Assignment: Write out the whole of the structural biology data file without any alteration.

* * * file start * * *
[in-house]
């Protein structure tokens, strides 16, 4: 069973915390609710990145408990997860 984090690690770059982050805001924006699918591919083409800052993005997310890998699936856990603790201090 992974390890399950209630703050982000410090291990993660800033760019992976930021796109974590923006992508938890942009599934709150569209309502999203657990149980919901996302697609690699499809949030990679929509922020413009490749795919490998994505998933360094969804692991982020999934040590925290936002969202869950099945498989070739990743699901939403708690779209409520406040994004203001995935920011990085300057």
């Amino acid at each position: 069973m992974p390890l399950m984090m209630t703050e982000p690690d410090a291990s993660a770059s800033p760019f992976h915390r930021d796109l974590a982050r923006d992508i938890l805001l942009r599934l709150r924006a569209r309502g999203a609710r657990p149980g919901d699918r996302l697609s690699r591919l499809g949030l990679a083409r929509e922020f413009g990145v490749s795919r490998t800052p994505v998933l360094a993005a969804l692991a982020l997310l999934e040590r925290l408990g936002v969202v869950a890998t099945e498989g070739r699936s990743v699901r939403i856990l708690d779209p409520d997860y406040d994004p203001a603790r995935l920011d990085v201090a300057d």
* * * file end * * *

[in-house]
């Protein structure tokens, strides 16, 4: 069973915390609710990145408990997860 984090690690770059982050805001924006699918591919083409800052993005997310890998699936856990603790201090 992974390890399950209630703050982000410090291990993660800033760019992976930021796109974590923006992508938890942009599934709150569209309502999203657990149980919901996302697609690699499809949030990679929509922020413009490749795919490998994505998933360094969804692991982020999934040590925290936002969202869950099945498989070739990743699901939403708690779209409520406040994004203001995935920011990085300057």
């Amino acid at each position: 069973m992974p390890l399950m984090m209630t703050e982000p690690d410090a291990s993660a770059s800033p760019f992976h915390r930021d796109l974590a982050r923006d992508i938890l805001l942009r599934l709150r924006a569209r309502g999203a609710r657990p149980g919901d699918r996302l697609s690699r591919l499809g949030l990679a083409r929509e922020f413009g990145v490749s795919r490998t800052p994505v998933l360094a993005a969804l692991a982020l997310l999934e040590r925290l408990g936002v969202v869950a890998t099945e498989g070739r699936s990743v699901r939403i856990l708690d779209p409520d997860y406040d994004p203001a603790r995935l920011d990085v201090a300057d």